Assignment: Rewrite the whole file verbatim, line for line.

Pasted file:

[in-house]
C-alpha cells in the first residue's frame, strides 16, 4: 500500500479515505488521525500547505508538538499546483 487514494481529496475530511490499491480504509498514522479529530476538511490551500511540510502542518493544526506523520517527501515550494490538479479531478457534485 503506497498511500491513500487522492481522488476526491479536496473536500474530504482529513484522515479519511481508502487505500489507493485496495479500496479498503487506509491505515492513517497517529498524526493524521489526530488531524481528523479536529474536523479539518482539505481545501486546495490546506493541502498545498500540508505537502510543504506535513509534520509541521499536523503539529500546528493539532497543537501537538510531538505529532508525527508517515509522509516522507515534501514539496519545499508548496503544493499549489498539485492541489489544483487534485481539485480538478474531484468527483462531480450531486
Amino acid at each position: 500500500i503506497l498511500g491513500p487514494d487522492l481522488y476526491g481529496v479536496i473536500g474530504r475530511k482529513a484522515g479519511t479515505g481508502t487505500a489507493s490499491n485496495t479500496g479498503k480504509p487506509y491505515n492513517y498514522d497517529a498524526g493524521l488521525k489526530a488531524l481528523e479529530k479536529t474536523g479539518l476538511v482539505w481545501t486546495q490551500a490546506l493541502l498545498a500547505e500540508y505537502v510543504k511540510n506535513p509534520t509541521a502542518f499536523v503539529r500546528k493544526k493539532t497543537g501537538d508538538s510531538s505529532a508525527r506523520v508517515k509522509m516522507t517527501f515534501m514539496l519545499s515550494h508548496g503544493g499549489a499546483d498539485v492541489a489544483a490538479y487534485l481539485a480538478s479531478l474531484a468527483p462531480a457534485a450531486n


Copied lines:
[in-house]
C-alpha cells in the first residue's frame, strides 16, 4: 500500500479515505488521525500547505508538538499546483 487514494481529496475530511490499491480504509498514522479529530476538511490551500511540510502542518493544526506523520517527501515550494490538479479531478457534485 503506497498511500491513500487522492481522488476526491479536496473536500474530504482529513484522515479519511481508502487505500489507493485496495479500496479498503487506509491505515492513517497517529498524526493524521489526530488531524481528523479536529474536523479539518482539505481545501486546495490546506493541502498545498500540508505537502510543504506535513509534520509541521499536523503539529500546528493539532497543537501537538510531538505529532508525527508517515509522509516522507515534501514539496519545499508548496503544493499549489498539485492541489489544483487534485481539485480538478474531484468527483462531480450531486
Amino acid at each position: 500500500i503506497l498511500g491513500p487514494d487522492l481522488y476526491g481529496v479536496i473536500g474530504r475530511k482529513a484522515g479519511t479515505g481508502t487505500a489507493s490499491n485496495t479500496g479498503k480504509p487506509y491505515n492513517y498514522d497517529a498524526g493524521l488521525k489526530a488531524l481528523e479529530k479536529t474536523g479539518l476538511v482539505w481545501t486546495q490551500a490546506l493541502l498545498a500547505e500540508y505537502v510543504k511540510n506535513p509534520t509541521a502542518f499536523v503539529r500546528k493544526k493539532t497543537g501537538d508538538s510531538s505529532a508525527r506523520v508517515k509522509m516522507t517527501f515534501m514539496l519545499s515550494h508548496g503544493g499549489a499546483d498539485v492541489a489544483a490538479y487534485l481539485a480538478s479531478l474531484a468527483p462531480a457534485a450531486n